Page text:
The then editor of the Nudge Blog, John Balz cited it as an exemplary nudge. A nudge is a small change - often a shift to a new default action - which has larger societal and individual benefit. The Dutch method prevents crashes by simply swapping one habit for another. The blog - which is now inactive - promotes the book Nudge - Improving Decisions about Health, Wealth & Happiness by Richard Thaler & Cass Sunstein.[who, by the way, have each when contacted, disclaimed any knowledge of this Nudge Blog post nor of the Dutch method. - ed.]
3. VicRoads warns drivers on dooring (2012)
Bike riders are legitimate road users, and are therefore entitled to use the road just the same as any other road user. Car drivers and bike riders should share the road safely and look out for each other.
Get into the habit of always using your mirrors and doing a head check before opening your car door (one way to do this is to open the car door with your left hand) [Italics added - ed.]
Bike riders can travel quickly and may be much closer than you think
When getting into your car, face the oncoming traffic so you can see bike riders (and other road users) travelling towards you. Do not open your car door until they have passed.
Bike riders can ride between parked cars and the lane of traffic so, as a passenger, do not get out of a stationary car when in moving traffic.
Check out the following animation Checking for cyclists and motorcyclists [Video] for further information about how to be more aware of cyclists when opening your car door.
Share the road safely.
By innovating ways for cars and bikes to share the road, the Dutch have set the safety standard.
By Martine Powers, SUNDAY BOSTON GLOBE, Sept. 22, 2013
“Driver’s license exams, too, are part of the equation. Questions on the written exam are geared toward knowing how to interact with a bicycle. In the practical exam, drivers invariably cross paths with bikes.:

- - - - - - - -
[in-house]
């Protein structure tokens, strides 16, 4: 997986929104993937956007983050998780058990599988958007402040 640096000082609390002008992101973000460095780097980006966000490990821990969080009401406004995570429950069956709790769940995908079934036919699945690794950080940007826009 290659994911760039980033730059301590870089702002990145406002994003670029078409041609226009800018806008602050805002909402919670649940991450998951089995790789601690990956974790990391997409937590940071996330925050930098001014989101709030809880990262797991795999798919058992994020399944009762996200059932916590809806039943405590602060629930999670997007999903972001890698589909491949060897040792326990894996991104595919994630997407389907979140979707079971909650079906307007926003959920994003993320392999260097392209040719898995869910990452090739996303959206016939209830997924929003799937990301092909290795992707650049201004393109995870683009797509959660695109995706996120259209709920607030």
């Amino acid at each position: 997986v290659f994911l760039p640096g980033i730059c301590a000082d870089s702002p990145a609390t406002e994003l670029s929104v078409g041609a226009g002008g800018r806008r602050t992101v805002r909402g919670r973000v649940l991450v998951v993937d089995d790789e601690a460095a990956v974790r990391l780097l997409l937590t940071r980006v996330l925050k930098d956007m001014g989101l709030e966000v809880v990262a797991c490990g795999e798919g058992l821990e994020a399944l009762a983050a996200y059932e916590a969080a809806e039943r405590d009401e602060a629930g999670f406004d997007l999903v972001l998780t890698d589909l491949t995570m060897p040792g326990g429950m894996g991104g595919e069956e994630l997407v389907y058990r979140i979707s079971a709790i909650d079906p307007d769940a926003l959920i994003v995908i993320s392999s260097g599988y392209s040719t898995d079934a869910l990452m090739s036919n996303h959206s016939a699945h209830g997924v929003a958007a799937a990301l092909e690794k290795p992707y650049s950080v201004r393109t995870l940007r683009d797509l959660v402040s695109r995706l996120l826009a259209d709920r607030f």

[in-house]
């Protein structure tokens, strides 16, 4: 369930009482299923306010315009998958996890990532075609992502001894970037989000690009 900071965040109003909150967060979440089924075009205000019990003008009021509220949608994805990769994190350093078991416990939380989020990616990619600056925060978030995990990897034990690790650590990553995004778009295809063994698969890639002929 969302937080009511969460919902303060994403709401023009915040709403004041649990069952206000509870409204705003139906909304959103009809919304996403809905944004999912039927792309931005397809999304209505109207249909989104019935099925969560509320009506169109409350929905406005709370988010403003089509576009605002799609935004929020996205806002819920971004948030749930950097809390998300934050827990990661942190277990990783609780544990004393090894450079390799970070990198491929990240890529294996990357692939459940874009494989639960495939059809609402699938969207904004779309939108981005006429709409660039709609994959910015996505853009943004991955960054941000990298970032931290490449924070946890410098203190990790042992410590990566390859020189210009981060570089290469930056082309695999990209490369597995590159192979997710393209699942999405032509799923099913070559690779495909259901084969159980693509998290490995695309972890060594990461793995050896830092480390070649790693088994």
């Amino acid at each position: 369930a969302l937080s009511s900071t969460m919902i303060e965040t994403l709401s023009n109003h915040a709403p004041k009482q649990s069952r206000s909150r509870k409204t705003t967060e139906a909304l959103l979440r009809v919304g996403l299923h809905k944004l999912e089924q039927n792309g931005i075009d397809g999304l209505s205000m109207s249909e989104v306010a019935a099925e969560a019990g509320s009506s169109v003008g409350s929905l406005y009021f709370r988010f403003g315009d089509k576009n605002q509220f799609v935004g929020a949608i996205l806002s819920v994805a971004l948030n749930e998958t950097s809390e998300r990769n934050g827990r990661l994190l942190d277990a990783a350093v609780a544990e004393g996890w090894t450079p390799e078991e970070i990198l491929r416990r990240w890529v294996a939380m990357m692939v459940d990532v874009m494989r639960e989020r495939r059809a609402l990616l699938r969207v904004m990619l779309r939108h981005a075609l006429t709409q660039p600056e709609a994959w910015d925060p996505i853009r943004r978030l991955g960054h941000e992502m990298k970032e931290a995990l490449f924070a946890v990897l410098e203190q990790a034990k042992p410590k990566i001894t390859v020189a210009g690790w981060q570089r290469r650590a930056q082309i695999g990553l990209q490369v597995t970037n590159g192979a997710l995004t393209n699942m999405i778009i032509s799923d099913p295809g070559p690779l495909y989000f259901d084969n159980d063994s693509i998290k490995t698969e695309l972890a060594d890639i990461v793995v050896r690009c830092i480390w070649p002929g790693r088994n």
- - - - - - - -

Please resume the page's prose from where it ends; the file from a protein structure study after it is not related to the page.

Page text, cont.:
"The last task of the exam is opening the driver’s side door. Drivers are required in the exam to use their right hand to open their door, which forces them to turn their torso. That makes it more likely they will look over their shoulder to check for oncoming cyclists who could get doored. Fail that part of the exam, and you could very well fail the whole thing.”
5. NEW HAVEN, CT, USA - WINDSHIELD FLYERS ON "AMSTERDAM METHOD" (2013)
6. FORT COLLINS, CO, USA ~ ? 2014 ?
Home of the 'Opposite Hand Trick'!
7. MONTREAL TELECAST REPORTS THE REACH (2014)
Part of Montreal’s April 2014 anti-dooring campaign, ‘One Door, One Life’ / ‘Une Porte, Une Vie’.
“One Door, One Life” campaign website features this GlobalNews.ca TV clip. The Reach is described near the end in interview with a campaign spokesman Geoffrey Bush:
Montreal Bike Coalition launches anti-dooring campaign:
8. VISION ZERO - SF VIDEO TEACHES THE ‘REACH’ (2015)
Large Vehicle Urban Driver Safety – by Vision Zero SF, SFGOVTV - 2015 (17 min.) https://www.youtube.com/watch?v=_LbC3FQeZqc
The City of San Francisco together with Vision Zero SF produced this 2015 training video for urban fleet truck drivers. The SF Bicycle Coalition consulted on its content, which includes segments on best practices for high-risk vehicle-bicycle situations. Dooring risk and the Reach are explained and shown at 14:30 min. viz:
PRE-2011: SAFE VEHICLE EXIT TEACHING VIDEO DEMO’S THE REACH (Netherlands' Driver Education, in Dutch!*):
*Appeal! If you can transcribe and translate the script of this video’s audio and titles into English, please do so and kindly contact www.DutchReach.org using the Contact form for posting with this link!
POST 'DUTCH REACH' START UP:
THE SIMPLE TECHNIQUE THAT COULD SAVE CYCLISTS’ LIVES
It's called the Dutch Reach, and if a Massachusetts doctor has his way, it could prevent road riders from ever getting doored again
By: Ben Fox Sep 19, 2016, Outside Magazine Online
News story & video: http://www.outsideonline.com/2115116/dutch-reach
“Simple Technique Video” alone: https://www.outsideonline.com/2116191/how-dutch-reach-could-save-lives#ooid=01N3Z5NTE6cB4lGk4JH8xb_O3ftTVGM